Review: Thirteen Reasons Why By Jay Asher

Thirteen Reasons Why by Jay Asher

Title: Thirteen Reasons Why

Author: Jay Asher

Publisher: Razorbill

Publishing Date: October 18, 2007

Source: Library



Clay Jensen returns home from school to find a mysterious box with his name on it lying on his porch. Inside he discovers thirteen cassette tapes recorded by Hannah Baker, his classmate and crush who committed suicide two weeks earlier.

On tape, Hannah explains that there are thirteen reasons why she decided to end her life. Clay is one of them. If he listens, he’ll find out how he made the list.

Through Hannah and Clay’s dual narratives, debut author Jay Asher weaves an intricate and heartrending story of confusion and desperation that will deeply affect teen readers.

Thirteen Reasons Why is a powerful book that deals with teen suicide. We begin the journey with Clay, who listens to the tapes Hannah made. From the beginning, we know that Hannah is dead which is such an interesting device because there will be no saving her. With each tape, you feel that you are with Clay,waiting to find out what he did to help propel Hannah to kill herself. Clay seems like a nice guy and talks about how much he cared for Hannah. He has regret because if he had only known how serious it was, he may have done everything differently.

The book is inventive in having a character who has died as a narrator. The writing style of switching back and forth between Hannah on the tapes and Clay in the present, helps propel the story forward. Hannah is with Clay as he gets through all of the tapes. Clay’s heart breaks as he learns about the betrayal and horrific situations Hannah faced. Hannah shows us how each choice we make can influence those around us.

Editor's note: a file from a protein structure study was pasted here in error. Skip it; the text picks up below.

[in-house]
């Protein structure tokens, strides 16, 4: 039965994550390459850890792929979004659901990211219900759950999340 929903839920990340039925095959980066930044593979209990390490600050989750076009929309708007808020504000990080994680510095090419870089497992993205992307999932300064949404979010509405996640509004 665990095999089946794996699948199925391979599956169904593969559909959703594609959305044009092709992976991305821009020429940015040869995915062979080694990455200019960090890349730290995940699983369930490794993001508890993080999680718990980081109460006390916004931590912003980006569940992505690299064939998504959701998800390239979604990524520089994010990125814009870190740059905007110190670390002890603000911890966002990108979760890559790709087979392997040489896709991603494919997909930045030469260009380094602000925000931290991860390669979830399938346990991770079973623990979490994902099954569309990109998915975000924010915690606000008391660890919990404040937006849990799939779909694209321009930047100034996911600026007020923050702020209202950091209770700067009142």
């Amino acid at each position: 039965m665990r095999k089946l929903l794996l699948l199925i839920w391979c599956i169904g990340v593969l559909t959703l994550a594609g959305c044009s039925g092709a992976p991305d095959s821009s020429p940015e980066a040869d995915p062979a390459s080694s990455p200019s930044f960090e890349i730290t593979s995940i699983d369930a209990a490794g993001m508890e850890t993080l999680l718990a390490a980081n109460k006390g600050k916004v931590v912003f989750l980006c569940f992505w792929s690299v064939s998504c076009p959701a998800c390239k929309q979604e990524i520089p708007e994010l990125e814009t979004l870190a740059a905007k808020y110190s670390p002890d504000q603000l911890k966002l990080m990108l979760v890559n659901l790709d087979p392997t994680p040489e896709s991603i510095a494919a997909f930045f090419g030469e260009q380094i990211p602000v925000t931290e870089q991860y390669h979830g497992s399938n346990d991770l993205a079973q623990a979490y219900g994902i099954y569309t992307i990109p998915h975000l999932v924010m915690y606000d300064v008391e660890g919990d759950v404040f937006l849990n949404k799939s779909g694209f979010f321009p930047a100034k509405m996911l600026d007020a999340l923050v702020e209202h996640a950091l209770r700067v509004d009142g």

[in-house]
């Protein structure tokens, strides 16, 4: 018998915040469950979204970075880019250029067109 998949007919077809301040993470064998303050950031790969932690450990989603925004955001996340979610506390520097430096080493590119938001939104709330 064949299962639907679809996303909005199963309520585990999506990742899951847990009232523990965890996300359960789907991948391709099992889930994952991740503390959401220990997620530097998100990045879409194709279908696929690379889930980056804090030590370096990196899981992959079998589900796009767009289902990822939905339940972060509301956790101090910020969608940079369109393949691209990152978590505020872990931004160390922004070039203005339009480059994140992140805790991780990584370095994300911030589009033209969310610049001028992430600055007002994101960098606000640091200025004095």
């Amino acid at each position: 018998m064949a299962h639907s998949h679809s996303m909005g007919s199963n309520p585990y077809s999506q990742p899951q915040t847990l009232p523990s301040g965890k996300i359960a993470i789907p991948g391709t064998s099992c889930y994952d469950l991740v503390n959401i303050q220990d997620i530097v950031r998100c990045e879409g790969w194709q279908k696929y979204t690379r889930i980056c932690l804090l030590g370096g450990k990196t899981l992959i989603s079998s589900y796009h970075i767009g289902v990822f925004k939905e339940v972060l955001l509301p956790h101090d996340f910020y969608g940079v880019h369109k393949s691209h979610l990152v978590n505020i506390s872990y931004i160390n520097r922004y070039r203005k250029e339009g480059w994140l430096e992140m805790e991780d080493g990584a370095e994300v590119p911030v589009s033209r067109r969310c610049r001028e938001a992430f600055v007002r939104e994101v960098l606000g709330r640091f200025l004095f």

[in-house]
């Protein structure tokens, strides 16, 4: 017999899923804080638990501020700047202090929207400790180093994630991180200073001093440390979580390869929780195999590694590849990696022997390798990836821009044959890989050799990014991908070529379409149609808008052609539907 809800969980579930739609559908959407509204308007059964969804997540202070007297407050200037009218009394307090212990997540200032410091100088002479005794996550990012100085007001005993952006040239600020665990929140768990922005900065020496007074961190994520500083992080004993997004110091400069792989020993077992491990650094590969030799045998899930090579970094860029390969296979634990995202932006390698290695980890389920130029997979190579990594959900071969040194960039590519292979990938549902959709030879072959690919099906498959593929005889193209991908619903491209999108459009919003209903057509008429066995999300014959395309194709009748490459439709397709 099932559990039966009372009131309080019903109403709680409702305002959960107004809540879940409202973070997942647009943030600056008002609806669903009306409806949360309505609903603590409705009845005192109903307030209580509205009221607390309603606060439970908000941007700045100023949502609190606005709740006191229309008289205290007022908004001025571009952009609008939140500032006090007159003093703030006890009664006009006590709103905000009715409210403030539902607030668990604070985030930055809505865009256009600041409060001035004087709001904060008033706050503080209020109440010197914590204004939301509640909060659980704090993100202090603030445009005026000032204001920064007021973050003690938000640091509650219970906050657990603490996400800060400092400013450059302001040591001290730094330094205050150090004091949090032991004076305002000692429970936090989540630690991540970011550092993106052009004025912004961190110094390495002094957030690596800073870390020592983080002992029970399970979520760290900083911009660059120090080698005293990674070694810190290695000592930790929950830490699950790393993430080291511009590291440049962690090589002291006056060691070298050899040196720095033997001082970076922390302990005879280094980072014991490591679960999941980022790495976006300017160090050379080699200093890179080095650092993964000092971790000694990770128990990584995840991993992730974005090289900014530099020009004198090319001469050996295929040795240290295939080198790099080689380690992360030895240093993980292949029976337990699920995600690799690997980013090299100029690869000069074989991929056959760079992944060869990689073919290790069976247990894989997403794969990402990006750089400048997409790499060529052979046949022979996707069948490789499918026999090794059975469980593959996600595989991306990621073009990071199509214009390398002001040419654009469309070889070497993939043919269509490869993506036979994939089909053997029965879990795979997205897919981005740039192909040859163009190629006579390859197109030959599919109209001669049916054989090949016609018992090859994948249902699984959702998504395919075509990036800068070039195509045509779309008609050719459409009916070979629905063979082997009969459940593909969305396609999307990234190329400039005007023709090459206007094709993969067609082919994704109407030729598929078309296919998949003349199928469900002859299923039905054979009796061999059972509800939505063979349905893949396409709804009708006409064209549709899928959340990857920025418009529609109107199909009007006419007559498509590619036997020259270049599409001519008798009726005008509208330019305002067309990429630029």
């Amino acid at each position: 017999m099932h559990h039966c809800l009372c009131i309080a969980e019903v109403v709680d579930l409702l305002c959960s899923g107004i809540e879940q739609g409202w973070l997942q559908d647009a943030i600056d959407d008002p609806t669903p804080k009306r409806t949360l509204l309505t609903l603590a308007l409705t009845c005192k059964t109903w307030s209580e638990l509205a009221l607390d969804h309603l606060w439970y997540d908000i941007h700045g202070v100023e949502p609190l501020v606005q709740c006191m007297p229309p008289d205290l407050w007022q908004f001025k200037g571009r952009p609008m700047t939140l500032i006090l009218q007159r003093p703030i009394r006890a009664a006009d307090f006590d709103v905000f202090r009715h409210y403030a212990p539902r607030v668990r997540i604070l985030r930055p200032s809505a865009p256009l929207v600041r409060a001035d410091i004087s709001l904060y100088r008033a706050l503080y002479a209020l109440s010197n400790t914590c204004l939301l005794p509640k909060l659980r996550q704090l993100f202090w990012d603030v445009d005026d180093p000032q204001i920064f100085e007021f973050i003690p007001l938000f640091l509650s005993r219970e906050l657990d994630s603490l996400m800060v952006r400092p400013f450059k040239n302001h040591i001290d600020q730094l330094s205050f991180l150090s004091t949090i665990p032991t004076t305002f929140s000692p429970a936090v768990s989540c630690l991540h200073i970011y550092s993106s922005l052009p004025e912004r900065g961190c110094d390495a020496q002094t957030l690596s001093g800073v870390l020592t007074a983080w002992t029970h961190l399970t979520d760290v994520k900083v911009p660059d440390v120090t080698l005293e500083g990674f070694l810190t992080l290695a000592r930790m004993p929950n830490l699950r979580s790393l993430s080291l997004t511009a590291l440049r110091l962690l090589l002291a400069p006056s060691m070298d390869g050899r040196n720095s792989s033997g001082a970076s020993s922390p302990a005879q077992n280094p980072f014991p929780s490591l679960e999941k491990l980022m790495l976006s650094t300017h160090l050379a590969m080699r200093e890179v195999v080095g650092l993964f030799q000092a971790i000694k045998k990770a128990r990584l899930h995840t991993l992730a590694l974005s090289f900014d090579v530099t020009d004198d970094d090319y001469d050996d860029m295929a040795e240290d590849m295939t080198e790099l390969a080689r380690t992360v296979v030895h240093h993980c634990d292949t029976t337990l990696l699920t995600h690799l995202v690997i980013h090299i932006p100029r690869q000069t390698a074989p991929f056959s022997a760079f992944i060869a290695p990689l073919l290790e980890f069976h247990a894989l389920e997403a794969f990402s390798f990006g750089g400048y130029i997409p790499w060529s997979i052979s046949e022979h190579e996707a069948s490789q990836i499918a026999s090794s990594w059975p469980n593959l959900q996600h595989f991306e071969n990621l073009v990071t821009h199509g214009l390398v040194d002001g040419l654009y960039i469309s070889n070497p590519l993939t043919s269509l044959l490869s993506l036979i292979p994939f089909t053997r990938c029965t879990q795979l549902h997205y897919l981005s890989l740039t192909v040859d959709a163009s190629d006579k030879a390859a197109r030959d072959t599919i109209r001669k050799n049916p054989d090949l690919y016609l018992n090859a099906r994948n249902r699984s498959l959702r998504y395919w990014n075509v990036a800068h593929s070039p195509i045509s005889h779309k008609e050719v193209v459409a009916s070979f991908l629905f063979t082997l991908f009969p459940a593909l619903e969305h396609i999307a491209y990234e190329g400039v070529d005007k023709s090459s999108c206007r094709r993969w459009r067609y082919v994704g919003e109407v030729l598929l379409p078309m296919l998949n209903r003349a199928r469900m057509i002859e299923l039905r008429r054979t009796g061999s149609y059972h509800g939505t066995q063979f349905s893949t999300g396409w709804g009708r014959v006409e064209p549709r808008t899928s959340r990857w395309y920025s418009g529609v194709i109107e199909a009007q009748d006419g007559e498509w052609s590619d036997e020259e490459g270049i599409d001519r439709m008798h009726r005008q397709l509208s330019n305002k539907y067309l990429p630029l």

Thirteen Reasons Why deserves all of the praise it receives. It is a beautiful book that can broach the difficult subject of teen suicide while being entertaining and in the end, hopeful.

If you are the parent of or are a teen, has a book ever helped you discuss a difficult topic?

Summary and cover image taken from goodreads.




  1. I read this book for the first time over the summer and was very moved by it. One of the rrrecuing things I’d read on blogs was that they felt that Hannah killed herself over trivial things. My problem with that statement was that to Hannah they were NOT trivial in the least and when someone is suffering from depression like she was the littlest things can trigger the biggest reactions.I thought this book was a beautiful example of that. Haunting and realistic and simple, yet complex.I get the feeling you felt very similar to the way I did. 😉

    • I did feel the same way. To say she killed herself over little things is really simplifying Hannah’s story. The reason why she needed to tell each part of it was because all of the pieces fit together and combine with her state-of-mind to make suicide seem like the only option. I would really think that anyone who loses a loved one to suicide, can think back at all the ways that person could have dealt with an issue differently but life is not like that. It’s not about the what if because Hannah is already dead. It is more about how we can pay more attention to those around us, to save people who are still here.


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